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  • This was part of a DVD box set on British comedies from the 1930's. I'd never heard of star Albert Burdon before (he didn't star in too many films but seems to have been very successful on the stage). His character is a cheerful persona, kind of a "cheeky chappy" who loves to provoke and break the rules whilst toiling away at his window cleaning job. "Letting in the Sunshine" is a mix of slapstick and wordplay. You can see the influence of silent film in a number of slapstick scenes (but, unlike in silent films, there's lot of funny sound effects). You see many typical elements of the talkies of the early 30's, which focused on verbal comedy and music. This film is a real mix of genres. It's not truly a musical (there aren't many songs), and the musical numbers are not elaborately staged like in American films of the same period. But the songs are sweetly cheery, and the musical number at the end of the film is enthusiastic and fun. I switched off the DVD smiling about my discovery of this little film.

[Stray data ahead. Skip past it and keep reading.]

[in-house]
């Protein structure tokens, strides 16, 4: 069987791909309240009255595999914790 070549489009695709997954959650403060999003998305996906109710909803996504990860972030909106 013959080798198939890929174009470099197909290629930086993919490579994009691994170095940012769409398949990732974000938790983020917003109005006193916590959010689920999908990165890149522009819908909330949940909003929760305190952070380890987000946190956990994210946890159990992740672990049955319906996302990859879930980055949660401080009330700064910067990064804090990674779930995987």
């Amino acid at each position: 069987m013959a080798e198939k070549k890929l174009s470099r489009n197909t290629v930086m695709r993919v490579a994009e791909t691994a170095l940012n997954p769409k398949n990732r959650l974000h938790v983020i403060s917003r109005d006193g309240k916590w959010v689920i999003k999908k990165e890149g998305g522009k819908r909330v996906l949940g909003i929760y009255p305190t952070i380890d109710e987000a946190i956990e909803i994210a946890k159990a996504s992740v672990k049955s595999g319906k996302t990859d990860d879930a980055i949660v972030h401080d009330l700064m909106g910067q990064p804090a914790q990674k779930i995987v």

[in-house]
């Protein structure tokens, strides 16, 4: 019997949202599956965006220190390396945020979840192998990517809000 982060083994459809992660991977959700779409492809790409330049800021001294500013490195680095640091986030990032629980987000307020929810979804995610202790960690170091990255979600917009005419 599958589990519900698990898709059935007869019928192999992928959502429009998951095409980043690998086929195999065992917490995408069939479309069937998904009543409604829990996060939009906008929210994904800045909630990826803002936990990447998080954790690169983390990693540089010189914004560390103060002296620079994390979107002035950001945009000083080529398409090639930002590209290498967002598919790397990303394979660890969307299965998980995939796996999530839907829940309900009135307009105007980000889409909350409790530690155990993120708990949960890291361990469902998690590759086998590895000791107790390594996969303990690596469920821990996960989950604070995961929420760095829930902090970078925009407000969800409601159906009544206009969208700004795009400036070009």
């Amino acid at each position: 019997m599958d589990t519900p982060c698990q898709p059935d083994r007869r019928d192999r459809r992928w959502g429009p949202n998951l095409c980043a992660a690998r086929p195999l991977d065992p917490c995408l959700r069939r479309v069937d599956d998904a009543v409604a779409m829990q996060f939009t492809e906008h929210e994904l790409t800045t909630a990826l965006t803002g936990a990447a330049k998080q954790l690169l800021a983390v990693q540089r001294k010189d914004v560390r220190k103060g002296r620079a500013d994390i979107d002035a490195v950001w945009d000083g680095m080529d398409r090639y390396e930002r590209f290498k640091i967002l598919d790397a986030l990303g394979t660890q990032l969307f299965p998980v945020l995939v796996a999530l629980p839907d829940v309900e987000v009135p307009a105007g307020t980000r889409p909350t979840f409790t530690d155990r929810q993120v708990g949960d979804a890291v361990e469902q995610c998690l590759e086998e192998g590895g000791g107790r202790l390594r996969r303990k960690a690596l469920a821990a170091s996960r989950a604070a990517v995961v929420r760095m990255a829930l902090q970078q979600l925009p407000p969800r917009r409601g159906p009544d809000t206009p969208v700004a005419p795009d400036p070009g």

• drednm23 July 2020
    Albert Burdon stars as an inept window cleaner with a funny mustache. He and his girlfriend, a house maid played by Renee Gadd, stumble onto a jewel robbery at a swanky masquerade party after they have crashed the party dressed up as ... a window clear and a house maid!

    Directed by Lupino Lane, the film features several extended silent sequences accompanied by sound effects. Lane had had an extensive career as a silent film comedian. Burdon, did not appear in silent films, but he sort of resembles Lane (with touches of Monty Banks and Charlie Chaplin) in the silent scenes. While the plot isn't much, there are some delightful scenes, such as the extended dance Burdon and Gadd do.

    Co-stars include Molly Lamont as the swanky Lady Anne, Henry Mollison as the lead crook, Syd Crossley as the butler, Ethel Warwick as the housekeeper, and Toni Edgar-Bruce as the duchess.

    The best sequence has Burdon and Gadd in a movie theater, sitting next to a rubber-faced old lady, with a cat under their feet.
  • Albert Burdon with his silly little painted-on moustache rather resembles Lupino Lane himself and passes muster as an agile and endearing window-cleaning hero (which incredibly is what the title song actually refers to).

    Renee Gadd too isn't the usual stiff female lead, proving nimble on her feet and handy with her fists as the film progresses...
  • Lupino Lane directed many silent shorts whilst in Hollywood and his expertise shows.Albert Burdon is very adept at physical comedy.There is one reel where there is just physical gags,no sound apart from sound effects and music.There is an interesting sequence in a cinema to the backdrop of an organ recitalist wonder if this is shot in a real cinema.A very bunch title number to a lively comedy.